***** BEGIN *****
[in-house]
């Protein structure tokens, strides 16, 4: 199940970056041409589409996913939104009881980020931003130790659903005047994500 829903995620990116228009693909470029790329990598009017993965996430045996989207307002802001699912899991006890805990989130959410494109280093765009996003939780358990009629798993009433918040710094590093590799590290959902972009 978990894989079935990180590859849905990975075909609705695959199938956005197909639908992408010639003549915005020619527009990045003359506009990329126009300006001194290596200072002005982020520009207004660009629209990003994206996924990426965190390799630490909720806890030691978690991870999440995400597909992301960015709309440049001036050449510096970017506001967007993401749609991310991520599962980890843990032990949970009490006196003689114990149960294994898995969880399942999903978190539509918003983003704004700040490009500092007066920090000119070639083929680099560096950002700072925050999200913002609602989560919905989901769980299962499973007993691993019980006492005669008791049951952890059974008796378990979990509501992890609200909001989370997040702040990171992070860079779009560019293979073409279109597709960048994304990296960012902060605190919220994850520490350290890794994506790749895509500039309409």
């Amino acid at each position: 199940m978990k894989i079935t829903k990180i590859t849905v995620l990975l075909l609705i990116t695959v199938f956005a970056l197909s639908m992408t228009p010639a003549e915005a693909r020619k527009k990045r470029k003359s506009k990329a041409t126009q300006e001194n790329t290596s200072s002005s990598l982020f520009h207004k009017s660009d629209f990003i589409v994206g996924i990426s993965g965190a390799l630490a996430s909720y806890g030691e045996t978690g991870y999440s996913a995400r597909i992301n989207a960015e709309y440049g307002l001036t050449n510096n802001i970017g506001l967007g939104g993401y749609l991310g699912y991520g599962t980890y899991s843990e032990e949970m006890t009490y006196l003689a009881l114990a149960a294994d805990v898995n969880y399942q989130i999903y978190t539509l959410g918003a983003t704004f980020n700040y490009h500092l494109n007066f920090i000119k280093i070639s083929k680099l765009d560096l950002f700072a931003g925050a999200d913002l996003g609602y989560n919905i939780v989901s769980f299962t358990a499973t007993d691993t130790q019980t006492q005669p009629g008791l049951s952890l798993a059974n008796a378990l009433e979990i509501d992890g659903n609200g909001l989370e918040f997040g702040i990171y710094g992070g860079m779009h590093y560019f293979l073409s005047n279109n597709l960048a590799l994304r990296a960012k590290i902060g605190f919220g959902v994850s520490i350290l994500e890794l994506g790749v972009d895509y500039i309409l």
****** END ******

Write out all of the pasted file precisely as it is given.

[in-house]
């Protein structure tokens, strides 16, 4: 199940970056041409589409996913939104009881980020931003130790659903005047994500 829903995620990116228009693909470029790329990598009017993965996430045996989207307002802001699912899991006890805990989130959410494109280093765009996003939780358990009629798993009433918040710094590093590799590290959902972009 978990894989079935990180590859849905990975075909609705695959199938956005197909639908992408010639003549915005020619527009990045003359506009990329126009300006001194290596200072002005982020520009207004660009629209990003994206996924990426965190390799630490909720806890030691978690991870999440995400597909992301960015709309440049001036050449510096970017506001967007993401749609991310991520599962980890843990032990949970009490006196003689114990149960294994898995969880399942999903978190539509918003983003704004700040490009500092007066920090000119070639083929680099560096950002700072925050999200913002609602989560919905989901769980299962499973007993691993019980006492005669008791049951952890059974008796378990979990509501992890609200909001989370997040702040990171992070860079779009560019293979073409279109597709960048994304990296960012902060605190919220994850520490350290890794994506790749895509500039309409």
């Amino acid at each position: 199940m978990k894989i079935t829903k990180i590859t849905v995620l990975l075909l609705i990116t695959v199938f956005a970056l197909s639908m992408t228009p010639a003549e915005a693909r020619k527009k990045r470029k003359s506009k990329a041409t126009q300006e001194n790329t290596s200072s002005s990598l982020f520009h207004k009017s660009d629209f990003i589409v994206g996924i990426s993965g965190a390799l630490a996430s909720y806890g030691e045996t978690g991870y999440s996913a995400r597909i992301n989207a960015e709309y440049g307002l001036t050449n510096n802001i970017g506001l967007g939104g993401y749609l991310g699912y991520g599962t980890y899991s843990e032990e949970m006890t009490y006196l003689a009881l114990a149960a294994d805990v898995n969880y399942q989130i999903y978190t539509l959410g918003a983003t704004f980020n700040y490009h500092l494109n007066f920090i000119k280093i070639s083929k680099l765009d560096l950002f700072a931003g925050a999200d913002l996003g609602y989560n919905i939780v989901s769980f299962t358990a499973t007993d691993t130790q019980t006492q005669p009629g008791l049951s952890l798993a059974n008796a378990l009433e979990i509501d992890g659903n609200g909001l989370e918040f997040g702040i990171y710094g992070g860079m779009h590093y560019f293979l073409s005047n279109n597709l960048a590799l994304r990296a960012k590290i902060g605190f919220g959902v994850s520490i350290l994500e890794l994506g790749v972009d895509y500039i309409l």